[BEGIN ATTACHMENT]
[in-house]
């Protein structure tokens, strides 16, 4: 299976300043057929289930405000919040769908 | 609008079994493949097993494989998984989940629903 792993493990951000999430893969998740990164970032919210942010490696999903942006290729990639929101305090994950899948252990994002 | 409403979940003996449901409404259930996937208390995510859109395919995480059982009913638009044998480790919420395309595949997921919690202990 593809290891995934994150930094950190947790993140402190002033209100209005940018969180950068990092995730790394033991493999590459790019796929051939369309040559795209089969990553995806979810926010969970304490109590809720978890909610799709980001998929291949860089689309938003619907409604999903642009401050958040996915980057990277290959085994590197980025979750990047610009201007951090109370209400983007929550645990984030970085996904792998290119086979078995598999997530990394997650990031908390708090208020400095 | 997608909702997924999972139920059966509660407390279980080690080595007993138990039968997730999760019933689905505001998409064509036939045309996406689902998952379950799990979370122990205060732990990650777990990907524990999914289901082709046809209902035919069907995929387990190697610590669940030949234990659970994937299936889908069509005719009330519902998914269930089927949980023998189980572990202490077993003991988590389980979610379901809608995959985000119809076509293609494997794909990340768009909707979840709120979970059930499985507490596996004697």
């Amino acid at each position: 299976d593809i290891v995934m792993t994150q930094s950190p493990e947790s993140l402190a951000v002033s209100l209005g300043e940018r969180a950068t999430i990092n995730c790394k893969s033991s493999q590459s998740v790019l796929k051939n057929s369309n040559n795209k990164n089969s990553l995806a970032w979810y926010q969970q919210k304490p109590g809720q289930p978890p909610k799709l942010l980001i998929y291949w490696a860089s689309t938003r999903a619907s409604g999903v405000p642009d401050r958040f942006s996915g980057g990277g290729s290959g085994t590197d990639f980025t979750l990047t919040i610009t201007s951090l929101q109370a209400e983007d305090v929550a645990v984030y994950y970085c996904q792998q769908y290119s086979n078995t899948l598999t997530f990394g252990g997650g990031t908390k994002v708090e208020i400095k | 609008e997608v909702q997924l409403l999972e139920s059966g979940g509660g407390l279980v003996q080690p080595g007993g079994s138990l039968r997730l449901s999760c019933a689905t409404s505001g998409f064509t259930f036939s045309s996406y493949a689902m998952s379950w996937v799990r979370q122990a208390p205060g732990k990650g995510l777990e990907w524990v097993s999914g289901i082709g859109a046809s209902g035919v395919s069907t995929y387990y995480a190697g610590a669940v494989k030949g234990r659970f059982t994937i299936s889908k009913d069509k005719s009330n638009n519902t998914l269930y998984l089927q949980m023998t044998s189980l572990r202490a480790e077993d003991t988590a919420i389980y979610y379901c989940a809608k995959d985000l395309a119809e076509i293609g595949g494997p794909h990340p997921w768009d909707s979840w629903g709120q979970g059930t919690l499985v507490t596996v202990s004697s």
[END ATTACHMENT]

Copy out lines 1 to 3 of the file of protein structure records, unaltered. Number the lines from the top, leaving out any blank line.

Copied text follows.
[in-house]
């Protein structure tokens, strides 16, 4: 299976300043057929289930405000919040769908 | 609008079994493949097993494989998984989940629903 792993493990951000999430893969998740990164970032919210942010490696999903942006290729990639929101305090994950899948252990994002 | 409403979940003996449901409404259930996937208390995510859109395919995480059982009913638009044998480790919420395309595949997921919690202990 593809290891995934994150930094950190947790993140402190002033209100209005940018969180950068990092995730790394033991493999590459790019796929051939369309040559795209089969990553995806979810926010969970304490109590809720978890909610799709980001998929291949860089689309938003619907409604999903642009401050958040996915980057990277290959085994590197980025979750990047610009201007951090109370209400983007929550645990984030970085996904792998290119086979078995598999997530990394997650990031908390708090208020400095 | 997608909702997924999972139920059966509660407390279980080690080595007993138990039968997730999760019933689905505001998409064509036939045309996406689902998952379950799990979370122990205060732990990650777990990907524990999914289901082709046809209902035919069907995929387990190697610590669940030949234990659970994937299936889908069509005719009330519902998914269930089927949980023998189980572990202490077993003991988590389980979610379901809608995959985000119809076509293609494997794909990340768009909707979840709120979970059930499985507490596996004697």
């Amino acid at each position: 299976d593809i290891v995934m792993t994150q930094s950190p493990e947790s993140l402190a951000v002033s209100l209005g300043e940018r969180a950068t999430i990092n995730c790394k893969s033991s493999q590459s998740v790019l796929k051939n057929s369309n040559n795209k990164n089969s990553l995806a970032w979810y926010q969970q919210k304490p109590g809720q289930p978890p909610k799709l942010l980001i998929y291949w490696a860089s689309t938003r999903a619907s409604g999903v405000p642009d401050r958040f942006s996915g980057g990277g290729s290959g085994t590197d990639f980025t979750l990047t919040i610009t201007s951090l929101q109370a209400e983007d305090v929550a645990v984030y994950y970085c996904q792998q769908y290119s086979n078995t899948l598999t997530f990394g252990g997650g990031t908390k994002v708090e208020i400095k | 609008e997608v909702q997924l409403l999972e139920s059966g979940g509660g407390l279980v003996q080690p080595g007993g079994s138990l039968r997730l449901s999760c019933a689905t409404s505001g998409f064509t259930f036939s045309s996406y493949a689902m998952s379950w996937v799990r979370q122990a208390p205060g732990k990650g995510l777990e990907w524990v097993s999914g289901i082709g859109a046809s209902g035919v395919s069907t995929y387990y995480a190697g610590a669940v494989k030949g234990r659970f059982t994937i299936s889908k009913d069509k005719s009330n638009n519902t998914l269930y998984l089927q949980m023998t044998s189980l572990r202490a480790e077993d003991t988590a919420i389980y979610y379901c989940a809608k995959d985000l395309a119809e076509i293609g595949g494997p794909h990340p997921w768009d909707s979840w629903g709120q979970g059930t919690l499985v507490t596996v202990s004697s």